America Through the Eyes of Sil D
by Saskia Hostetler Lippy MD
In honor of Black History Month, two Portland activists sat down for a heart to heart. Sil D, a 35-year resident has mentored many in the Black community on life, what it means to be human and living in Portland, the whitest city in America. Most recently, he has been mentor to “Rocky,” a white Portland activist providing aid to the protest community. He agreed to publish excerpts of this private conversation.
Rocky: Sil, you have so much wisdom to share with the world. I’d like to ask you some questions about the racism you experience here in Portland because I think it would help Americans to self-reflect on how we got here societally. One thing I don’t know a lot about you is how you got here to Portland. You were born in Kentucky, right?
Sil: I was born in Kentucky in the 50’s. Kentucky is a boor state, which means it was neutral in the Civil War. In Kentucky, they do racism with civility, very similar to Portland actually. That’s where you put the sweet candy coating on top, but you still have that solid center. I got to Portland after all the engineering schools in California were impacted and I was unable to get access to school there.
Rocky: That must have been a shock moving from Kentucky to California and then Portland!
Sil: It was a shock, but it was nothing I wasn’t prepared for. My thinking at the time was if I can survive in Kentucky, I can survive anywhere. And I wasn’t wrong either.
Rocky: Here’s a big question for you. Do you feel safe in your neighborhood in Portland?
Sil: I have never felt safe in America.
Rocky: Wow. That hurts.
Sil: I have built my life around that saying from Malcolm X that anything south of Canada is the South for a Black man. We have lost the people that could just tell it like is I-S. We’ve lost Malcom, we’ve lost Martin, we’ve lost Medgar. They had the ability to look at the micro and apply it to the macro. I am an educated person and I have never had the ability to use my voice to speak about this. Portland is in bad shape, like most places in America, it’s just as bad everywhere.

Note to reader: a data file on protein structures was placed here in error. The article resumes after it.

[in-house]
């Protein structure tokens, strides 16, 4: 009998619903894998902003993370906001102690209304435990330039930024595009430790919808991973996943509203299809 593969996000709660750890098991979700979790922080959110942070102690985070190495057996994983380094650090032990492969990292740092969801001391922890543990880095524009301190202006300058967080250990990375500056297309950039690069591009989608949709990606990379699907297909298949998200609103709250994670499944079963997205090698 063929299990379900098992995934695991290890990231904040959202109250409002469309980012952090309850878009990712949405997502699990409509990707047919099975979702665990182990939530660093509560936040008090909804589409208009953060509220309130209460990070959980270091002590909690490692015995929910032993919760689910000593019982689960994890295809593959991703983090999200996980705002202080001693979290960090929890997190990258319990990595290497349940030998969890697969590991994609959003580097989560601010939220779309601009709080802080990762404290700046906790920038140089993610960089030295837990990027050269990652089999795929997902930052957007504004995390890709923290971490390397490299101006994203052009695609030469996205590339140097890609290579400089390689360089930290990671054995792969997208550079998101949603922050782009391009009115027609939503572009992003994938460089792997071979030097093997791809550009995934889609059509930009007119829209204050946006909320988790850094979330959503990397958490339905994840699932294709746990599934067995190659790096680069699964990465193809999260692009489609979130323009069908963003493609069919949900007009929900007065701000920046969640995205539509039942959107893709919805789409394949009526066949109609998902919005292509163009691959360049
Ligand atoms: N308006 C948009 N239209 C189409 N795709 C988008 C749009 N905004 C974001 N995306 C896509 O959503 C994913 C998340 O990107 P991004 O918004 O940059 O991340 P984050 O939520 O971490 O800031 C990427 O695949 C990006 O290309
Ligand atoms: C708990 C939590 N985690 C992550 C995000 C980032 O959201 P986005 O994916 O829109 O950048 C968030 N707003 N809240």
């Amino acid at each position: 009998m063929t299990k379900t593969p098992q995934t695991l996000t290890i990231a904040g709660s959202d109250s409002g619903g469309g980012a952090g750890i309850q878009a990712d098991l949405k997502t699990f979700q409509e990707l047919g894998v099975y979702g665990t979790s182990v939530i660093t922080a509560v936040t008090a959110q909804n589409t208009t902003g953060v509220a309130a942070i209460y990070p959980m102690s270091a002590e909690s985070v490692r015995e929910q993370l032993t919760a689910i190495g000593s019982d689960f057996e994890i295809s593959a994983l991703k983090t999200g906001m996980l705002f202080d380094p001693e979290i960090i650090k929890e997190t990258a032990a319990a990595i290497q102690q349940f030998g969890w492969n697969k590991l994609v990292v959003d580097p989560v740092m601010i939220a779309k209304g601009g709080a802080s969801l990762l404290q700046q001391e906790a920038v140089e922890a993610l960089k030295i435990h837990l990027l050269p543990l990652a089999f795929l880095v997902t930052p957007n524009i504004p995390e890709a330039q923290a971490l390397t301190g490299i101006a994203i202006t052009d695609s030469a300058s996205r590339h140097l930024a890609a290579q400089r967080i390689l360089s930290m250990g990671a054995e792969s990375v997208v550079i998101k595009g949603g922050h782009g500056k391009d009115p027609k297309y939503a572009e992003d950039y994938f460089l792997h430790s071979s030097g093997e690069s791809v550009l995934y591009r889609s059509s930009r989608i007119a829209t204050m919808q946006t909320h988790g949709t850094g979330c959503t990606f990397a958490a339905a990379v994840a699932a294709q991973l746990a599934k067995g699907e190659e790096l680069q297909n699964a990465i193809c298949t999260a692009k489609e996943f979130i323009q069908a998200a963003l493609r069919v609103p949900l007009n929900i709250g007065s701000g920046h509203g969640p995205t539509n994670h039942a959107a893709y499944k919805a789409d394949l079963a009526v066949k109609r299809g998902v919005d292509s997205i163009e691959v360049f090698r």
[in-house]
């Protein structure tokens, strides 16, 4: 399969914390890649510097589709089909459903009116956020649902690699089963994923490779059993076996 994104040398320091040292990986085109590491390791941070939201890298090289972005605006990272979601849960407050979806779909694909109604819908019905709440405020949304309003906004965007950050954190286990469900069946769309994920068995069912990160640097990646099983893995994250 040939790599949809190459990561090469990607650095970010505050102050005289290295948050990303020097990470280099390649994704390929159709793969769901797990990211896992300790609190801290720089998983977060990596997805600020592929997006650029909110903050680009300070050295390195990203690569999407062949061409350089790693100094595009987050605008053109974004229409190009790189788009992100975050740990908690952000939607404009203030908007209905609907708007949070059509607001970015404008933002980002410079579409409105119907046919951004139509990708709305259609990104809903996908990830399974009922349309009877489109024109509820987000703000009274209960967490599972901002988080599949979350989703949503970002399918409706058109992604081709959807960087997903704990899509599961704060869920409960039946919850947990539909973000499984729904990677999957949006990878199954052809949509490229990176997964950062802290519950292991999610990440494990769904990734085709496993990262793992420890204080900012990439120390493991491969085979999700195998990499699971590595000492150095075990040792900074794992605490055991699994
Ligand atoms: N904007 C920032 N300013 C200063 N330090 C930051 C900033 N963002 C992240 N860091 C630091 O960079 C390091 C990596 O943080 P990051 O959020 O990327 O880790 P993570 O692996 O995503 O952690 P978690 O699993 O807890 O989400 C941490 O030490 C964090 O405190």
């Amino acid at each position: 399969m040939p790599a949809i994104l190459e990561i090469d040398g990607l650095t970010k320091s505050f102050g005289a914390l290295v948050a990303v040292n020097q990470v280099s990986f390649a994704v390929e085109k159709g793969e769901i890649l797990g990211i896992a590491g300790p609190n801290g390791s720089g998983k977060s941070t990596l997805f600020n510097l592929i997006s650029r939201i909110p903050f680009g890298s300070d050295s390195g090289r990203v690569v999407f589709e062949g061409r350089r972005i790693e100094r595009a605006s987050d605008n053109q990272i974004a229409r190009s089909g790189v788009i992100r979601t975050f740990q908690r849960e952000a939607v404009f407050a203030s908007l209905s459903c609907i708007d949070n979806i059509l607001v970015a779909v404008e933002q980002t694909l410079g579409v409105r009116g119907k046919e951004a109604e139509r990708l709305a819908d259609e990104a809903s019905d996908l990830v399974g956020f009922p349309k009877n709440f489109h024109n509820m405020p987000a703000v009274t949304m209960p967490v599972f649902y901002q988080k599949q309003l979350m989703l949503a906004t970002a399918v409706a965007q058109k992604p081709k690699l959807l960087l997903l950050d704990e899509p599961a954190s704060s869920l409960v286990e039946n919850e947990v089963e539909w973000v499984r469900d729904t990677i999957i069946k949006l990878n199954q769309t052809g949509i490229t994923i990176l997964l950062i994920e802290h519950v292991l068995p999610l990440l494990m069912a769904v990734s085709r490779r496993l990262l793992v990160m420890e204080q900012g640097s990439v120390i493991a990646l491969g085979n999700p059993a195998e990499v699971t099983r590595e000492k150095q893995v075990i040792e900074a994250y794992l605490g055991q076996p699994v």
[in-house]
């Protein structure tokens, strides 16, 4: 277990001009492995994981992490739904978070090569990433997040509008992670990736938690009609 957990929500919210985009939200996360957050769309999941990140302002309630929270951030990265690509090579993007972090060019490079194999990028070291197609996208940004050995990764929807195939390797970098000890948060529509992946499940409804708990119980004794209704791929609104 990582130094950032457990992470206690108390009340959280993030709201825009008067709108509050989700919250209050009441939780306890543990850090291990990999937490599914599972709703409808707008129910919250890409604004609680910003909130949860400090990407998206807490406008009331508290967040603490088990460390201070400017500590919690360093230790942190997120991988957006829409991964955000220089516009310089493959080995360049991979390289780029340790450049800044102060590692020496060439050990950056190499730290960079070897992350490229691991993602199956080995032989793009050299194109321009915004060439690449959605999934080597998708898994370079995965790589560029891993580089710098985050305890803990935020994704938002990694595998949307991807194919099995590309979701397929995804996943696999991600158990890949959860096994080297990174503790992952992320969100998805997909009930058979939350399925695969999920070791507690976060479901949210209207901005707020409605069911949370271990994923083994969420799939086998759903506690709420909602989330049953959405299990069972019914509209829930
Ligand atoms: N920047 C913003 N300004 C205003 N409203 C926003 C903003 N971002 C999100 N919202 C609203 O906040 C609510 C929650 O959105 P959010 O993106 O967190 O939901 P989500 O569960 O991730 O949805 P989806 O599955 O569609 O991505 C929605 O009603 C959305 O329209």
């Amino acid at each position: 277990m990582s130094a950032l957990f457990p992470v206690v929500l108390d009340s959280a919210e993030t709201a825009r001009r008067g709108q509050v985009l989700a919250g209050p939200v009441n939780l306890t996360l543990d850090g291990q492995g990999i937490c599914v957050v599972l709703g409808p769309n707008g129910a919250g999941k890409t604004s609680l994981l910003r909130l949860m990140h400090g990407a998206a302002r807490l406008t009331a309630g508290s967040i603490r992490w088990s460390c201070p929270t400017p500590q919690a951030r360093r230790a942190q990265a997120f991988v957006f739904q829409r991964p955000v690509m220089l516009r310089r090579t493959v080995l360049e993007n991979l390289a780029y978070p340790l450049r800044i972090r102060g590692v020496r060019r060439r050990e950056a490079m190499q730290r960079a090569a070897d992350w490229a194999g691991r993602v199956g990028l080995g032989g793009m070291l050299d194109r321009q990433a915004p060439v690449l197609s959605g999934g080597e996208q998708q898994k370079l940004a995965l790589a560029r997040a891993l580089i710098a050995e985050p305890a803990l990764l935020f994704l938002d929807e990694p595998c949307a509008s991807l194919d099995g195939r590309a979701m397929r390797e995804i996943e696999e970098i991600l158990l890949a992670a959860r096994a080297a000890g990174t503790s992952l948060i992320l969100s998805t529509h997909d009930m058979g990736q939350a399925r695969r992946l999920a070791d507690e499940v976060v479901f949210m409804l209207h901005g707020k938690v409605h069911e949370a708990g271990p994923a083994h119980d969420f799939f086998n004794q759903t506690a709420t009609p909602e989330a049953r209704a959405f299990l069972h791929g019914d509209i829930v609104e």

Rocky: Yeah, I hear you. That is an awareness I am embarrassed to say that I have had to come to in the last year. I grew up being taught that racism was worse in the South but now I really see it is everywhere too. Here’s another big question for you. What are the kinds of things as a black man when you go out that you think about or that you have to do?
Sil: I wonder should I carry a weapon? I have to run a program in my mind–has the level of craziness gotten so bad that I need to? It’s always a question, even when I go out to get my mail.
Rocky: Would you say that is worse in the last year?
Sil: No. Like I said, Portland is a city that places civility above everything. People in Portland are terminally civil. But that’s good right? (with sarcasm)
Rocky: That is such an important point that you are making. As a Black man, that it doesn’t feel any more dangerous to you now than it was two years ago, five years ago, 20 years ago. And yet, to many Portlanders–I have lived my 20 years in Portland on the West side–they are in shock at the increase in violence. The 123 percent increase in shootings in Portland from 2019 to 2020.
Sil: We were never really in this higher moral place. That is even more crazy now. It’s that myth versus the reality. I choose to live in the reality. The myth was that America was a safer place and now it is more dangerous but for Black people America has always been a dangerous place. But really it has gotten a little more obvious. That’s the real word.
Rocky: One thing I have really appreciated about your mentorship is your willingness to say the truth to me, no matter what. You are a very special man for mentoring me and others during such a difficult time in our history.
Sil: I am not easily confused, as you know. But when you write this, if you can, I know you are a very serious person and all, but if you can, work in some humor. You need to make people laugh.
Rocky: You mean I got to put some Kentucky in it is what you are saying? I got to put some syrup on top? (laughing)
Sil: (laughing) Yes, you do.
Rocky: I am all about the truth Sil. But I am with you–okay I will put some syrup on top.
Saskia Hostetler Lippy, MD, is a writer and psychiatrist, in practice in downtown Portland. She is a member of the Portland Peace Team, a field monitor for the TRUST network, and has been volunteering to provide psychological first aid to those involved in the Portland protest movement.